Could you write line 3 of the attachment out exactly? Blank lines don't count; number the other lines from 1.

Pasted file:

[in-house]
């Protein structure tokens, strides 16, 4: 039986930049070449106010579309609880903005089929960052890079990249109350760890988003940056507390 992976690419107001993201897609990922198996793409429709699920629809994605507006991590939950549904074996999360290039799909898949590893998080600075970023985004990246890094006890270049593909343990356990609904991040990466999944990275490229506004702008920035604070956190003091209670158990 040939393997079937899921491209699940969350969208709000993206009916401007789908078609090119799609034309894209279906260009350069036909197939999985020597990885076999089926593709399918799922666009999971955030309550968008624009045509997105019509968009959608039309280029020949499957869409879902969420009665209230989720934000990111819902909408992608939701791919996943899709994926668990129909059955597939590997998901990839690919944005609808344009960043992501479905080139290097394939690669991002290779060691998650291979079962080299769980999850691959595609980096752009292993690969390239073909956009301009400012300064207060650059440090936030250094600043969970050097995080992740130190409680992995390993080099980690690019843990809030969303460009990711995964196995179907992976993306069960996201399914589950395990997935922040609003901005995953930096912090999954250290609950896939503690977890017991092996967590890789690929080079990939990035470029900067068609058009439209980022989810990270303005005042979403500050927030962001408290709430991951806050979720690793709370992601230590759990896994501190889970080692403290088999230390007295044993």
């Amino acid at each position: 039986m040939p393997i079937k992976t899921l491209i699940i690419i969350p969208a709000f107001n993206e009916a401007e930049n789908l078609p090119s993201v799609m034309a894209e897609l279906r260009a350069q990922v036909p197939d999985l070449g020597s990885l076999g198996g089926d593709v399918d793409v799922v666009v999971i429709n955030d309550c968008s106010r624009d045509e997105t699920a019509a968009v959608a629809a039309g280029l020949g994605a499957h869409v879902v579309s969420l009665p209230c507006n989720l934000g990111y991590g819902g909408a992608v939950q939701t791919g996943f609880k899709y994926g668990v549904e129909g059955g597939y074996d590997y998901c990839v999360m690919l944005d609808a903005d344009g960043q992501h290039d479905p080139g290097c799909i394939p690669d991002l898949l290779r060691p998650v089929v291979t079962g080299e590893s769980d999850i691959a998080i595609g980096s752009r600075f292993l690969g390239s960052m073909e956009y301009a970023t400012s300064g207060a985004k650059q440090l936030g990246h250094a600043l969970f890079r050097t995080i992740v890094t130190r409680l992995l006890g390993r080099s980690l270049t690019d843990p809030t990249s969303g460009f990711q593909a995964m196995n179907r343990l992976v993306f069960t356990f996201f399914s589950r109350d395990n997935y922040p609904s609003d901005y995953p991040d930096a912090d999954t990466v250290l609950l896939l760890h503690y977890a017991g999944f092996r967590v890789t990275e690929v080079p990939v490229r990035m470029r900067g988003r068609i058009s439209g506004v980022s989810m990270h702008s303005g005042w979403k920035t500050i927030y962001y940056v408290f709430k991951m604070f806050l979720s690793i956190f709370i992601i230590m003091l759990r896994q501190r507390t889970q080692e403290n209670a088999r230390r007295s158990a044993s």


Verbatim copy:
């Amino acid at each position: 039986m040939p393997i079937k992976t899921l491209i699940i690419i969350p969208a709000f107001n993206e009916a401007e930049n789908l078609p090119s993201v799609m034309a894209e897609l279906r260009a350069q990922v036909p197939d999985l070449g020597s990885l076999g198996g089926d593709v399918d793409v799922v666009v999971i429709n955030d309550c968008s106010r624009d045509e997105t699920a019509a968009v959608a629809a039309g280029l020949g994605a499957h869409v879902v579309s969420l009665p209230c507006n989720l934000g990111y991590g819902g909408a992608v939950q939701t791919g996943f609880k899709y994926g668990v549904e129909g059955g597939y074996d590997y998901c990839v999360m690919l944005d609808a903005d344009g960043q992501h290039d479905p080139g290097c799909i394939p690669d991002l898949l290779r060691p998650v089929v291979t079962g080299e590893s769980d999850i691959a998080i595609g980096s752009r600075f292993l690969g390239s960052m073909e956009y301009a970023t400012s300064g207060a985004k650059q440090l936030g990246h250094a600043l969970f890079r050097t995080i992740v890094t130190r409680l992995l006890g390993r080099s980690l270049t690019d843990p809030t990249s969303g460009f990711q593909a995964m196995n179907r343990l992976v993306f069960t356990f996201f399914s589950r109350d395990n997935y922040p609904s609003d901005y995953p991040d930096a912090d999954t990466v250290l609950l896939l760890h503690y977890a017991g999944f092996r967590v890789t990275e690929v080079p990939v490229r990035m470029r900067g988003r068609i058009s439209g506004v980022s989810m990270h702008s303005g005042w979403k920035t500050i927030y962001y940056v408290f709430k991951m604070f806050l979720s690793i956190f709370i992601i230590m003091l759990r896994q501190r507390t889970q080692e403290n209670a088999r230390r007295s158990a044993s």